The "Meselson effect” is the process by which the two alleles, or copies of a gene, in an asexual diploid organism evolve independently of each other, becoming increasingly different over time. In sexual organisms the processes of recombination and independent assortment allow both of the alleles within an individual to descend from a recent single ancestral allele. Without recombination or independent assortment alleles cannot descend from a recent ancestral allele. Instead the alleles share a last common allelic ancestor at or just preceding the loss of meiotic recombination. [2] A striking example of this effect was described in Bdeloid rotifers where the two alleles of the lea gene have diverged into two different genes which work together to preserve the organism during periods of dehydration.[3] Ultimately the Meselson effect would cause entire copies of an organisms’ genome to diverge from each other, effectively reducing all anciently asexual organisms to a haploid state, in a process similar to the degeneration following whole genome duplication.

However, gene conversion, a form of recombination common in asexual organisms, may prevent the Meselson effect from occurring in young asexual organisms [4] and may limit the effect in Bdelloid rotifers.[5] Moreover, a number of putative examples of the Meselson effect remain controversial because other biological process, such as hybridation, can mimic the Meselson effect.[6][7][8][9] Some authors have questioned whether the Meselson effect can occur in realistic populations. [10]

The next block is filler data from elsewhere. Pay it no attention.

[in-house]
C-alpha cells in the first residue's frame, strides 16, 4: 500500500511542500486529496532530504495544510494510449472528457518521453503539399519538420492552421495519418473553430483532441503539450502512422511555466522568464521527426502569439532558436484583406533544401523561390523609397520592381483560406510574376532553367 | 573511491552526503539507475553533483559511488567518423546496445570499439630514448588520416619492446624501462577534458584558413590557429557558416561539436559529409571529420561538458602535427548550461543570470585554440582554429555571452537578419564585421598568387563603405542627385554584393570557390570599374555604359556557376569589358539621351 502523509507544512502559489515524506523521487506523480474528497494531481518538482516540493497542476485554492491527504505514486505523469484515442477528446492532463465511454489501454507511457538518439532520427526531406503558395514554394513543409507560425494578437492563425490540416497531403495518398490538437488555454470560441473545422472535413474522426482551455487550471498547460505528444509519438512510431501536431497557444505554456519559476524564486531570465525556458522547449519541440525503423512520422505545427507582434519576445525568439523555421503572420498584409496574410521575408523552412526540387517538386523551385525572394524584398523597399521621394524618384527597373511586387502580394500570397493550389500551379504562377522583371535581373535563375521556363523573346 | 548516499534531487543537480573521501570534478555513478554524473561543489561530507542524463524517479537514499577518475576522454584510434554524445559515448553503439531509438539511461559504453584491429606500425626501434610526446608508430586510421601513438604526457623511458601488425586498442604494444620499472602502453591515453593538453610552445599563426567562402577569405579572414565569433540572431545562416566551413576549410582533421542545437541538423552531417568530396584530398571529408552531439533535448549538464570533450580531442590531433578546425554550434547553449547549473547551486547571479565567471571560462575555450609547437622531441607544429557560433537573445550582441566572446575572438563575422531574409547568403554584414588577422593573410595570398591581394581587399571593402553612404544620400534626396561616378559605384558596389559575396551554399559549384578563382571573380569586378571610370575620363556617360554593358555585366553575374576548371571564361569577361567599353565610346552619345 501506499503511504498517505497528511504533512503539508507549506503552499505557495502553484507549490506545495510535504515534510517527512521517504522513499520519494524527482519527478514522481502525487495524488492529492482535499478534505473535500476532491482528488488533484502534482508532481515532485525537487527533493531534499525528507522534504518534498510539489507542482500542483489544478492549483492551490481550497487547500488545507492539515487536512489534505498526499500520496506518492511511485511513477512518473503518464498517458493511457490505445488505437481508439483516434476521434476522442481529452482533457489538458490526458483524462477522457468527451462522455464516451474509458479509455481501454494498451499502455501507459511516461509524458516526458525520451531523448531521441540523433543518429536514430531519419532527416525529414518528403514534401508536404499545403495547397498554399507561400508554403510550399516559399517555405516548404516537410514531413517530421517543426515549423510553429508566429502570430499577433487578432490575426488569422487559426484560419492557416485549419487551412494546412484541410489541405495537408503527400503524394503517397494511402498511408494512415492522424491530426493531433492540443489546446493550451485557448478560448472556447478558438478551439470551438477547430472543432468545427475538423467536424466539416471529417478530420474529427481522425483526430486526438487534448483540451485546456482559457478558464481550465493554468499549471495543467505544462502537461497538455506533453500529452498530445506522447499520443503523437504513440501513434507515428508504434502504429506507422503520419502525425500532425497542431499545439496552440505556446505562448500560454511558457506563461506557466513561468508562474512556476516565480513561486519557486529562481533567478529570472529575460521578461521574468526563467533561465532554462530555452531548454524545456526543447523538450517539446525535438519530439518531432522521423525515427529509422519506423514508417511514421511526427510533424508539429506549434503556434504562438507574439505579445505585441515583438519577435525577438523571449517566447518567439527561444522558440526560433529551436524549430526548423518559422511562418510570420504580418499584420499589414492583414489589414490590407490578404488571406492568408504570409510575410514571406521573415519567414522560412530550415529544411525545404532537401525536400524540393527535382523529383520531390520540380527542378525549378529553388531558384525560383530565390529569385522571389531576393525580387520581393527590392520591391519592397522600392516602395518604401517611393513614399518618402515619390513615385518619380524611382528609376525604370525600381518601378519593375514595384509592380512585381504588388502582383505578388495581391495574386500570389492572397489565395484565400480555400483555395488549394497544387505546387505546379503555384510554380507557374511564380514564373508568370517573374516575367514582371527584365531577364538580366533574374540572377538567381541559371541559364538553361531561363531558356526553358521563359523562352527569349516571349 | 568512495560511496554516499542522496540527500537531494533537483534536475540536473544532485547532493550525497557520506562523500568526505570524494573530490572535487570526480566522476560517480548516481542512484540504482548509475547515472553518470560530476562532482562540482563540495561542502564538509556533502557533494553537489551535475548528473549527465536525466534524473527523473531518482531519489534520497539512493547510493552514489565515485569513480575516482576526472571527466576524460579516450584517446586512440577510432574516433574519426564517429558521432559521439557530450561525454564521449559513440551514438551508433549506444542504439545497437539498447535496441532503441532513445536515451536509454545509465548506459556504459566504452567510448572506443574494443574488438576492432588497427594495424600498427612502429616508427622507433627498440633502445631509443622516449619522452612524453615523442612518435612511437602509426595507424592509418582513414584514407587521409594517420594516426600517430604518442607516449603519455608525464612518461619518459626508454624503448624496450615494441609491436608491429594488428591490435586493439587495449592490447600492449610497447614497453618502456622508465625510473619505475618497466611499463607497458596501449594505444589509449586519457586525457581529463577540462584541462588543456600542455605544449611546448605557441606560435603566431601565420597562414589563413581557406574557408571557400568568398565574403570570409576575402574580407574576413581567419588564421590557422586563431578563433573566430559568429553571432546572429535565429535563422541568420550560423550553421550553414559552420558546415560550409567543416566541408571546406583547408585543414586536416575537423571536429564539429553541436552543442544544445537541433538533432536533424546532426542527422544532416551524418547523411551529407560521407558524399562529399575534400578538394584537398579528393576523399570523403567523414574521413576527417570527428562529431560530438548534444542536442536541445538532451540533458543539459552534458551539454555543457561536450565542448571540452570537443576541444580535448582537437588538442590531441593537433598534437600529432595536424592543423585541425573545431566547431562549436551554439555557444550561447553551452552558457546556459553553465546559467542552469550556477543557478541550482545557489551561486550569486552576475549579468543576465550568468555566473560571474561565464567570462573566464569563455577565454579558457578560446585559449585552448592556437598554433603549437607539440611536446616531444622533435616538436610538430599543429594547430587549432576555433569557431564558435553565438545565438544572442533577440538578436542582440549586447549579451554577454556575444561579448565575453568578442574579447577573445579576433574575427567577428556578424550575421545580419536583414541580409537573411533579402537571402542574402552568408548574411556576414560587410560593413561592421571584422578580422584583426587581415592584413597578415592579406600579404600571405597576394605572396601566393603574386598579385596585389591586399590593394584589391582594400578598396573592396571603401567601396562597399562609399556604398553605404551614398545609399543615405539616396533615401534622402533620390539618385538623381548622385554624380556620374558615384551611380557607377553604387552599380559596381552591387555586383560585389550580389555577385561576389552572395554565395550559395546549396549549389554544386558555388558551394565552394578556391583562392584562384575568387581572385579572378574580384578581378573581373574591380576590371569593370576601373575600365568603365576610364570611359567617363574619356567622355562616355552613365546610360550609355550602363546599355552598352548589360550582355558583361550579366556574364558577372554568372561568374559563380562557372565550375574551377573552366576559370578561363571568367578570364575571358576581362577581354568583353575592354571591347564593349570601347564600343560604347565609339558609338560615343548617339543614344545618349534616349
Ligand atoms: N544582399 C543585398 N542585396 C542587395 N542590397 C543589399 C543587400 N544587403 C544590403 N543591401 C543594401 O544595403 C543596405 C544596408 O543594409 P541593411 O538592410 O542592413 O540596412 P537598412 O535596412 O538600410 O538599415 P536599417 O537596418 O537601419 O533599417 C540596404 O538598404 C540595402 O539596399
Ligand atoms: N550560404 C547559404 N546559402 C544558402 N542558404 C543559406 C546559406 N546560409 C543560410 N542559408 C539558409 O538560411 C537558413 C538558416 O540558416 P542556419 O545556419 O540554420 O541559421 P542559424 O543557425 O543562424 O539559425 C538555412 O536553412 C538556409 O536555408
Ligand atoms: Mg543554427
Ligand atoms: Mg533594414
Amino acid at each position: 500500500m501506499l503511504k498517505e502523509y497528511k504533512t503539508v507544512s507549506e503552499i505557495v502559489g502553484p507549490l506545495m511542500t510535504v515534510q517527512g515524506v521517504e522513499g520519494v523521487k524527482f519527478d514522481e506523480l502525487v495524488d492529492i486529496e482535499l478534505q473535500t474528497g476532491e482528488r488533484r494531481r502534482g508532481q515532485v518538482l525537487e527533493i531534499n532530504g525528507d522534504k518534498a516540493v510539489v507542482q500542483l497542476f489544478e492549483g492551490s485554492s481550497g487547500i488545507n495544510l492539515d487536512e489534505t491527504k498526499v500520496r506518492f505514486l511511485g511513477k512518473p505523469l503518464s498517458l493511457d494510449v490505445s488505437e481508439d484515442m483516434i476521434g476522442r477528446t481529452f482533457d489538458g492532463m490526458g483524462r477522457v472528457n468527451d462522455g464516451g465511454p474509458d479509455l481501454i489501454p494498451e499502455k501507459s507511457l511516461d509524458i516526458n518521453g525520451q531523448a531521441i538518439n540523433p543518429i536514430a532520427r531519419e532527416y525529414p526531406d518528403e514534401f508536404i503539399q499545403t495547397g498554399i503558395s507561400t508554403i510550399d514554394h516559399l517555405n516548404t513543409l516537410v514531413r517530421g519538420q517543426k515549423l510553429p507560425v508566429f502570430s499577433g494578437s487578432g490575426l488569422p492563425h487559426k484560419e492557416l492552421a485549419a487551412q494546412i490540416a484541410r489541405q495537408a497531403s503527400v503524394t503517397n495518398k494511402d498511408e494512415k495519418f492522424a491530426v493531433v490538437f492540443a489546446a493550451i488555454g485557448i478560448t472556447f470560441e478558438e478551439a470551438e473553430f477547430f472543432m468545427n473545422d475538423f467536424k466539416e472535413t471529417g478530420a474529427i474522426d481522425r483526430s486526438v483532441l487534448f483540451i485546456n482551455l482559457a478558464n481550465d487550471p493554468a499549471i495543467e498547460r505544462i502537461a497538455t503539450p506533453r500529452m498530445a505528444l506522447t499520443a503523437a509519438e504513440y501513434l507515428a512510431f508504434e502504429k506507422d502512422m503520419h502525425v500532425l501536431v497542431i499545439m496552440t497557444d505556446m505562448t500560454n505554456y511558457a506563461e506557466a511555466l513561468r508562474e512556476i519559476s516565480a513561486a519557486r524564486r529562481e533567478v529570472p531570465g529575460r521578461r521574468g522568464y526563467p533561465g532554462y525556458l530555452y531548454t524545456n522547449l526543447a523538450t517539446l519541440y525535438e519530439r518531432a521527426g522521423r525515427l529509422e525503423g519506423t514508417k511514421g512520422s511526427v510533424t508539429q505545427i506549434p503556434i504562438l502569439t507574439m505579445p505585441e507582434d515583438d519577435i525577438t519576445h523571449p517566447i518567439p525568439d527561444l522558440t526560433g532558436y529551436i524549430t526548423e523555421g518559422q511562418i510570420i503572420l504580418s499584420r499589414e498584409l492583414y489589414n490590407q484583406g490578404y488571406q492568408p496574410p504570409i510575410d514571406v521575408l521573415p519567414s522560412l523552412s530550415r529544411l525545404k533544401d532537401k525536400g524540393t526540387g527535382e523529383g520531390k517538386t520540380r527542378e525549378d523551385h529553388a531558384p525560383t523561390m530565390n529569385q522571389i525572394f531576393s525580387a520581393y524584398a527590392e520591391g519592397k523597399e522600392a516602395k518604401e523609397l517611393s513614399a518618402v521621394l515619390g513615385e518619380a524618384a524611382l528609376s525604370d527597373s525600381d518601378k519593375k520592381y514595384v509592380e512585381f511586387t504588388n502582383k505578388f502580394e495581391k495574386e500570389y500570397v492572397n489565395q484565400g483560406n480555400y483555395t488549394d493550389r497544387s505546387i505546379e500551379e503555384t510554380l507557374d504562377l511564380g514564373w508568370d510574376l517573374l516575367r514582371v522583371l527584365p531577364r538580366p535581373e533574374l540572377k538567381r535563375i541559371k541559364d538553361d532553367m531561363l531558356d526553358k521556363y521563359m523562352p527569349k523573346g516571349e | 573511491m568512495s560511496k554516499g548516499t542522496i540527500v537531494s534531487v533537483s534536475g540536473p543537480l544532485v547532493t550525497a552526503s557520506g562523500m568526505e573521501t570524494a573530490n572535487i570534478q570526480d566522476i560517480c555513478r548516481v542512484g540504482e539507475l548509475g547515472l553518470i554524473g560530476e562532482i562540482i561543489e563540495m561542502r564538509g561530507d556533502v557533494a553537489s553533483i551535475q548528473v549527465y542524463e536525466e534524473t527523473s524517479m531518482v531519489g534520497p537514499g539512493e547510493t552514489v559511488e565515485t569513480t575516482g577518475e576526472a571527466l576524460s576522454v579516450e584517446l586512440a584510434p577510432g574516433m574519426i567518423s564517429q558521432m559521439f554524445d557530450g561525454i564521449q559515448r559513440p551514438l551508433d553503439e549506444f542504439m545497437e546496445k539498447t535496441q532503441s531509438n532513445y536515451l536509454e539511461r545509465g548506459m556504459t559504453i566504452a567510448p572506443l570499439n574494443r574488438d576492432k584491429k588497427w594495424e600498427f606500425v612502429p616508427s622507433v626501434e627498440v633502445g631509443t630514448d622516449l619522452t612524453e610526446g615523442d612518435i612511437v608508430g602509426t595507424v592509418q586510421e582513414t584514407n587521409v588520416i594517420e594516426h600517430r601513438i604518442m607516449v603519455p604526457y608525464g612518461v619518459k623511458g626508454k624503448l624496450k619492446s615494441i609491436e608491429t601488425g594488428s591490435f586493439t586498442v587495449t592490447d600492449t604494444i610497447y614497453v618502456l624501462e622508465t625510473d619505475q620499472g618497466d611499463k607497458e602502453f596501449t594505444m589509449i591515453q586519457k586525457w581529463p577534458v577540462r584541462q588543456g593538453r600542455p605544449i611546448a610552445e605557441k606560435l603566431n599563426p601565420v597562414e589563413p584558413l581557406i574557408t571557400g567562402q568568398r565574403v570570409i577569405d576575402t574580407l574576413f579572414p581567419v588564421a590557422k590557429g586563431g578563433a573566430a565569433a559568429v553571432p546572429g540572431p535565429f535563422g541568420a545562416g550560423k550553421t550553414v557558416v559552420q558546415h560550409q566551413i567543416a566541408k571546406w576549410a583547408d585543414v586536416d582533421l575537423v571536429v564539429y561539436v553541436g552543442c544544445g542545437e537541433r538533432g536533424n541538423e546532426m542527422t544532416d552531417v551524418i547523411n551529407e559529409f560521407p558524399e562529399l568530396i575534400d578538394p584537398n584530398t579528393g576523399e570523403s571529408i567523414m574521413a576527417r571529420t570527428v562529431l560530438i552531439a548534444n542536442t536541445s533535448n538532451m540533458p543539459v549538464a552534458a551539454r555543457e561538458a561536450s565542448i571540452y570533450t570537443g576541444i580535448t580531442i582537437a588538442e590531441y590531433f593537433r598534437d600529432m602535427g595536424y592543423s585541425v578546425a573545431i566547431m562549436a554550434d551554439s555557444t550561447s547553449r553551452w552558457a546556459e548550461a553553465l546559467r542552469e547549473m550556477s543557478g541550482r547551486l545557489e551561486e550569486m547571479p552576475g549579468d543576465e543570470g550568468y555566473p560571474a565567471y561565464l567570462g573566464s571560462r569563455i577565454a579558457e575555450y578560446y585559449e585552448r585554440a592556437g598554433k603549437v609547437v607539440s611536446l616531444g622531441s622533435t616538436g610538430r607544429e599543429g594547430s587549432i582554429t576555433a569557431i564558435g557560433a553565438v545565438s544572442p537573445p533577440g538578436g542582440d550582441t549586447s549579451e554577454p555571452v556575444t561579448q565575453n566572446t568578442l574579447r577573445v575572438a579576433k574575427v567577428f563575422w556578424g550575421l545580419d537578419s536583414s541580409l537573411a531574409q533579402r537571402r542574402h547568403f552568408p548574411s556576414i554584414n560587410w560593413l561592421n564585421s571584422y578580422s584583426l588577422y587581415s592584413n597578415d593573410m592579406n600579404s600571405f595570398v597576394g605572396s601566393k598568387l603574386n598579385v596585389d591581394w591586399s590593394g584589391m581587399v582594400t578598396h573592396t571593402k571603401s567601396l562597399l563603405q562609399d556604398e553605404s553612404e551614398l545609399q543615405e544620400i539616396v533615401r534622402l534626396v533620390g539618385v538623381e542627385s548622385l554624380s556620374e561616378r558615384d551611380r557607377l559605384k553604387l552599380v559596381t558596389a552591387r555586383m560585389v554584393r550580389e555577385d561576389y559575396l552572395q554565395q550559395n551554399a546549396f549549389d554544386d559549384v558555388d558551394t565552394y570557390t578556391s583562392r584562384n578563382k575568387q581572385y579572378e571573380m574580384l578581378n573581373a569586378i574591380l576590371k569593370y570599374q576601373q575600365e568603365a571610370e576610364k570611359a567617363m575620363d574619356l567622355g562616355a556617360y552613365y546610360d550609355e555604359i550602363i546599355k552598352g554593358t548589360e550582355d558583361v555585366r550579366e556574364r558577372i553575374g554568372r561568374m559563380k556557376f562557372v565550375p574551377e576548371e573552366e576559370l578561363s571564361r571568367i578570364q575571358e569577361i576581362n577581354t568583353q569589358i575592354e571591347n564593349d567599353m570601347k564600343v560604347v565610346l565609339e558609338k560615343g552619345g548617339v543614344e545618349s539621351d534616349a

Chemical and biological weapons disarmament activism[edit]

In 1963 Meselson served as a resident consultant in the US Arms Control and Disarmament Agency, since then he has been involved in chemical and biological weapons disarmament policy formation as a consultant and through the Harvard Sussex Program, a disarmament think-tank.

  • Meselson was a leader in a 1980s effort investigating allegations made by the CIA and the US State Department that "yellow rain" was a Soviet biological warfare agent. Meselson was among several scientists whose work concluded that the purported agent was bee droppings.[11][12]
  • In 1992–94, Meselson investigated and reported on the Sverdlovsk anthrax leak, a 1979 bio-warfare mishap in the Soviet Union that resulted in the deaths of 64 persons. Despite initially voicing support for the official Soviet story that the deaths were the unintentional result of ingestion anthrax from naturally infected cattle, Meselson was eventually forced to concede that the deaths were actually inhalation anthrax and did, in fact, come from the Sverdlovsk anthrax production plant, which existed in direct violation of the Biological Weapons Convention.

Selected Awards[edit]

  • 1975 Caltech Distinguished Alumni Award.
  • 1984 MacArthur Fellows Program Genius Award.